A few months ago I was referred to the recently published plan to reform the US Federal Information
A few months ago I was referred to the recently published plan to reform the US Federal Information Technology Management. You can read it at:www.cio.gov I found it quite revealing of the needs for change not just in the US Government, but probably in many large organizations.
The study points out that in the last decade, and even after investing more than $600 billion, the US Federal Government is still facing quality and productivity issues. Research has shown that many projects have become obsolete even before being deployed. To some degree, this is not surprising. Big budgets exist because issues are large and complex and involve a myriad of entities and interests. On the other hand, business needs change fast, and technology, faster. So how do you tackle an issue involving many intricate interactions and huge amounts data, when those issues and the technology available to solve them change constantly?
Much of the strategy the plan proposes is related to reducing asset investment and redundancy, by relying on cloud services that can be accessed by many different agencies. Other plan components call for human resources skills improvement in program management and procuring. The component that called my attention had to do with software development.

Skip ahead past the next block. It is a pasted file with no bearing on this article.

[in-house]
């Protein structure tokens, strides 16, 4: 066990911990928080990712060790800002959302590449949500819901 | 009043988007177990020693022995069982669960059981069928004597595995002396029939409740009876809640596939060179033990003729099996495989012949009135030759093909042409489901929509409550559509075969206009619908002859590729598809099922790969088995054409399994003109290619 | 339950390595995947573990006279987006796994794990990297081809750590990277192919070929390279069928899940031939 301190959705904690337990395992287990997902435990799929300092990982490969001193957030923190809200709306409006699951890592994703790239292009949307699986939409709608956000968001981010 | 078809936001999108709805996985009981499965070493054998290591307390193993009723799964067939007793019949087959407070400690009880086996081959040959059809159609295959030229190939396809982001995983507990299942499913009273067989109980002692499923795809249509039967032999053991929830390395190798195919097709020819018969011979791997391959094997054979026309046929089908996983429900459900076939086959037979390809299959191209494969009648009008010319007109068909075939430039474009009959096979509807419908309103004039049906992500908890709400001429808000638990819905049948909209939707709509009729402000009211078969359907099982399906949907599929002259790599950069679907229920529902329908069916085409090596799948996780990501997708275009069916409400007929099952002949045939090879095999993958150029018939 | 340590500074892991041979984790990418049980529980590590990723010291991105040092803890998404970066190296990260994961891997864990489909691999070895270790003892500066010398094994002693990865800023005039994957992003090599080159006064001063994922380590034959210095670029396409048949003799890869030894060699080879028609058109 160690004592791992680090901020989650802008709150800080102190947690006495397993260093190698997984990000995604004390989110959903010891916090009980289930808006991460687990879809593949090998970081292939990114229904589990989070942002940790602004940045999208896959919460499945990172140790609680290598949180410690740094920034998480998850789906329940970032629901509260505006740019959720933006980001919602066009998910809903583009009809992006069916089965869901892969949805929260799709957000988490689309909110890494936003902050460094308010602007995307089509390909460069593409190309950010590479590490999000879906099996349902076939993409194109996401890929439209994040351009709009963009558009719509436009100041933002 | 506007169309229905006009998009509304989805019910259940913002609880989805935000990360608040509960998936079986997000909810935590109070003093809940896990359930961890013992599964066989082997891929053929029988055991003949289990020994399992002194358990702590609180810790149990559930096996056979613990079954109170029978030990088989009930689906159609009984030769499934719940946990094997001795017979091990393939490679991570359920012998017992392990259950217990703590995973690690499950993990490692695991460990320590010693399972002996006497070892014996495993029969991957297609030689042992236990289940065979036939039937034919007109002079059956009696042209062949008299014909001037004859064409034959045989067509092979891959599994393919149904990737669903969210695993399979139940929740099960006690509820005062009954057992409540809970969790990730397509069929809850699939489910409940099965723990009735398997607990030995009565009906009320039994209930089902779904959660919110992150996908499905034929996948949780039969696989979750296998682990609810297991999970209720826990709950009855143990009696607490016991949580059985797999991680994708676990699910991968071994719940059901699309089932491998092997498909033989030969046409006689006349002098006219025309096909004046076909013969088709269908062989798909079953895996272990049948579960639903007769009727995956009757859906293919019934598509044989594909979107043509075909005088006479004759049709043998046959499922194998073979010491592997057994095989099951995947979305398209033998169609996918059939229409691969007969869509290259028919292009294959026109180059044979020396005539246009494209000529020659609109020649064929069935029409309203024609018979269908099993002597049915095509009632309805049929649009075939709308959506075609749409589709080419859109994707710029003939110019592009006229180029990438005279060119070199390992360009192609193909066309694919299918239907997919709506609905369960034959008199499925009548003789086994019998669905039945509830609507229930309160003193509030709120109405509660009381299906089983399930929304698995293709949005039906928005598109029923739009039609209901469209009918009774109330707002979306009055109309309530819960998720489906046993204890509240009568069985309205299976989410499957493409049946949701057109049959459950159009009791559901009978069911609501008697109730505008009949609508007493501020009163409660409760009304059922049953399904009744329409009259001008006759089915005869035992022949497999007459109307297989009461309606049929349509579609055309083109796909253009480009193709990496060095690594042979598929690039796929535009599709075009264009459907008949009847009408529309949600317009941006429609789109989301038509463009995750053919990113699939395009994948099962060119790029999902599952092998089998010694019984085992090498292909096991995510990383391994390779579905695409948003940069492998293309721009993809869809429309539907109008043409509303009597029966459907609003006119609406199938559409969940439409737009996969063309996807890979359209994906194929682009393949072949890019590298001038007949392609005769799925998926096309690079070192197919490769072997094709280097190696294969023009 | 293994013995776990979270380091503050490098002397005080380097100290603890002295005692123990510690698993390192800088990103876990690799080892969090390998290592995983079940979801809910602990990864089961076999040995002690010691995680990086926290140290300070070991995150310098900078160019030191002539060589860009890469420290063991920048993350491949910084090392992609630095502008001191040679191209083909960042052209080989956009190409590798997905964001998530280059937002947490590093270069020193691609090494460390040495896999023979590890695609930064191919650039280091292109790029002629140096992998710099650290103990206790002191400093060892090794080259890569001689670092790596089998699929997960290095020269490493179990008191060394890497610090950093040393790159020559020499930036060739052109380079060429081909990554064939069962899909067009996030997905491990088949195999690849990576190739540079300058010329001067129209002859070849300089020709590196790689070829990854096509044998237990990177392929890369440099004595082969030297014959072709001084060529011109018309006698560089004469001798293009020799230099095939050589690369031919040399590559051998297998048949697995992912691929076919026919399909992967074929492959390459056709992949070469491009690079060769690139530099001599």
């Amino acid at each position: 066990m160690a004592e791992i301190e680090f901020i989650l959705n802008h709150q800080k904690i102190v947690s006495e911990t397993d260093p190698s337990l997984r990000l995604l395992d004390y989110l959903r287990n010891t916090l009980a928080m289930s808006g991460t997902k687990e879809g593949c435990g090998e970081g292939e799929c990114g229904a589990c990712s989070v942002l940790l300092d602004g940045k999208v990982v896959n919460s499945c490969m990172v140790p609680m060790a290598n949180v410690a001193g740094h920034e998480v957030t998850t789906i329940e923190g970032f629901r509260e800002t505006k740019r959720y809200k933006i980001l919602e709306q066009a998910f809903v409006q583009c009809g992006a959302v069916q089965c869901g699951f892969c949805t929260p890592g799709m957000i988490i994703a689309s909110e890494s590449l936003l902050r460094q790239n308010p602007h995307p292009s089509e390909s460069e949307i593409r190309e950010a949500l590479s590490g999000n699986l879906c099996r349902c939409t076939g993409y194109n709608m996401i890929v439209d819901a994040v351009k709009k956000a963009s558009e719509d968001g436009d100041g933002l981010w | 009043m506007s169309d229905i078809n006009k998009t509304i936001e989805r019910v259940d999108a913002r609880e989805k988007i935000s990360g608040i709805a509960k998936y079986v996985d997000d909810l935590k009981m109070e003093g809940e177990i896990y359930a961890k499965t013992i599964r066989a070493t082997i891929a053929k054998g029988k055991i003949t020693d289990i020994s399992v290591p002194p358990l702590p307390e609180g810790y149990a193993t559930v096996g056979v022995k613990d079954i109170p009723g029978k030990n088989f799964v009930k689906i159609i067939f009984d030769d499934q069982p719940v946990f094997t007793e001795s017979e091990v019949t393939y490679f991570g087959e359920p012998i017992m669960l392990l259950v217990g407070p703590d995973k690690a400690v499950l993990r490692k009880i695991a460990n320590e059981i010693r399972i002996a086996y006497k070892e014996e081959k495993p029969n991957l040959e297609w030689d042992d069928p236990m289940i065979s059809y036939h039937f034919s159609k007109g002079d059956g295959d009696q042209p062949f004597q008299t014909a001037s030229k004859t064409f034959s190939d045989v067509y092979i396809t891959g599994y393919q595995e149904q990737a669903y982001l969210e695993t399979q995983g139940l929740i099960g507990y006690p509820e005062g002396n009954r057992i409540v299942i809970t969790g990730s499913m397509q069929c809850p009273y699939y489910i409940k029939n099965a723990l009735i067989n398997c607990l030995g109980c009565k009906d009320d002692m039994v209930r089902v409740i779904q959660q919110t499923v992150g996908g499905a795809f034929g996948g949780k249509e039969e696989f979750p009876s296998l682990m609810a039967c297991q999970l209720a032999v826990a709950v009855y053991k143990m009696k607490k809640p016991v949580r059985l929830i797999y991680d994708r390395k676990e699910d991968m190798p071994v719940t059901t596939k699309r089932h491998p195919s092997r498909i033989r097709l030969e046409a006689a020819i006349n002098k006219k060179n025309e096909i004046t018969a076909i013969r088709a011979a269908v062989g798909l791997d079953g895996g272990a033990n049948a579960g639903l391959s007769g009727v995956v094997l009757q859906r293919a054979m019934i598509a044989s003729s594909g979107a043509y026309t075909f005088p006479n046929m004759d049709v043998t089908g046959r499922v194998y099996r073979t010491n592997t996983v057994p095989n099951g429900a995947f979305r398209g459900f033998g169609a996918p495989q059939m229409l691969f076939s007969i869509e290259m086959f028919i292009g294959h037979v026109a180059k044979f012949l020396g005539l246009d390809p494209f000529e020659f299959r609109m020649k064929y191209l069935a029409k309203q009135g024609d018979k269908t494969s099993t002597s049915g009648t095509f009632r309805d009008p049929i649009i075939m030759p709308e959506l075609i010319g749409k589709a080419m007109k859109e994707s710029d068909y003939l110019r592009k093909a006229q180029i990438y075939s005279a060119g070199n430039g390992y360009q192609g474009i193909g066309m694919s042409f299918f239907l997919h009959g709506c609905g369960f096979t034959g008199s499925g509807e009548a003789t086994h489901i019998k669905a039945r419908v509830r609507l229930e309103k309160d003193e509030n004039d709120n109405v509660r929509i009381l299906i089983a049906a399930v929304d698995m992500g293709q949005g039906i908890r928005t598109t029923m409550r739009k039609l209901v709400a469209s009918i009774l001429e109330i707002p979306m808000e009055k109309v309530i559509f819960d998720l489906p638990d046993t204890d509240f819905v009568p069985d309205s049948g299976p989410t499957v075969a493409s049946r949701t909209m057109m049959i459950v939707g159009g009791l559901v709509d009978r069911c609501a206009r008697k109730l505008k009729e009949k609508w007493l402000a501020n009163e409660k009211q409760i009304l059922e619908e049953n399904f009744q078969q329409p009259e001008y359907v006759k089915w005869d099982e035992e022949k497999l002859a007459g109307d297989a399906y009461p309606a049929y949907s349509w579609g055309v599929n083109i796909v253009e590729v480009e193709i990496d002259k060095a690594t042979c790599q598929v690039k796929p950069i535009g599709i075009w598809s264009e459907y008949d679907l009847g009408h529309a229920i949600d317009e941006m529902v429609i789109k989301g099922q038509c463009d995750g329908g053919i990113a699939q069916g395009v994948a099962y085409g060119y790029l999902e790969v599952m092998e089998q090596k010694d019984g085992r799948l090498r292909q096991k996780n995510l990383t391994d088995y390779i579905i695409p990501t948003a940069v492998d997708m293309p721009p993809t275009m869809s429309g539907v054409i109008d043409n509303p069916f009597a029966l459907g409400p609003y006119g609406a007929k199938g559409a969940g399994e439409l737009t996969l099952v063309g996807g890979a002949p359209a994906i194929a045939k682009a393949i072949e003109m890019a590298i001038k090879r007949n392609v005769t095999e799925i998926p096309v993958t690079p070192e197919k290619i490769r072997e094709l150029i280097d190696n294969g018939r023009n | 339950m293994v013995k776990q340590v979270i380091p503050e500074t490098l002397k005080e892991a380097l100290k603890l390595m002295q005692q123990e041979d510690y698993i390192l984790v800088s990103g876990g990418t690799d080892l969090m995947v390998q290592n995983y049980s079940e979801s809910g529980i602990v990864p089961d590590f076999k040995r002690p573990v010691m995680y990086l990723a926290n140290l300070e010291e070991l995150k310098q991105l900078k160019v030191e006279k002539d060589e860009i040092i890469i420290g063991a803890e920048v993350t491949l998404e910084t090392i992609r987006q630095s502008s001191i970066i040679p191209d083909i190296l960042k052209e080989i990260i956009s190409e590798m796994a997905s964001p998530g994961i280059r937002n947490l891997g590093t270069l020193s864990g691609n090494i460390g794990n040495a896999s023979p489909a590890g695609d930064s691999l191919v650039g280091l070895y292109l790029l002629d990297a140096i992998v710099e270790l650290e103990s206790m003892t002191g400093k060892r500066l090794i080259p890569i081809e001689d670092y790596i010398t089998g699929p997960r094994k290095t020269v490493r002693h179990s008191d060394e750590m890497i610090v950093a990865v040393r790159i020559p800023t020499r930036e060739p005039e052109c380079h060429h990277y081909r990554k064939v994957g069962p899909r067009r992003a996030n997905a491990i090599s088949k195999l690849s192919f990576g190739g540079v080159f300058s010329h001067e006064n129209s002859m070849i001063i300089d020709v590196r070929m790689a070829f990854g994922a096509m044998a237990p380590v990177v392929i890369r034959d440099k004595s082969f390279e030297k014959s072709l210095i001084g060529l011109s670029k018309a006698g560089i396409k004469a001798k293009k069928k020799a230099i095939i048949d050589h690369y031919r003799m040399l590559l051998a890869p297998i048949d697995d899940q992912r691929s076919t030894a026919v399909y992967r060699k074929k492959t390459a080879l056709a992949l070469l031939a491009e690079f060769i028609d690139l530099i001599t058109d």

The language used to describe how a project should be implemented is very familiar to us:
•“… in release cycles no longer than 12 months, and, ideally less than six months, with initial deployment to end users no later than 18 months after the program begins.”
•“…with no more than 3 months dedicated to creating detailed system specifications”
•“Moving resources from one release phase to the next as soon as they complete their work (e.g. the requirements team builds requirements for the next release, while developers build the current release).”
The modular approach the plan puts forward is well known to many of us. It’s a good and much needed step towards being more responsive and productive. It will not be easy to implement. Large agencies are used to the long release cycles so many procurement and project management processes will need updating. So are vendors!
Is this a prelude to a wider introduction of agile project management in the US Federal Government? Will more corporations follow suit? I guess it is hard to say at this point. Furthermore, is agile the best approach for these organizations? Without attempting to answer that question, a couple of things come to mind. First: if I were to think about how to introduce agile, a good way could probably be by moving from a traditional waterfall life cycle to an iterative and incremental model first. Second: it would be nice to be able to go agile when the solution requires it. I would not suggest using agile as a “one size fits all” solution, but having it in the arsenal as an alternative would certainly be useful.Go Back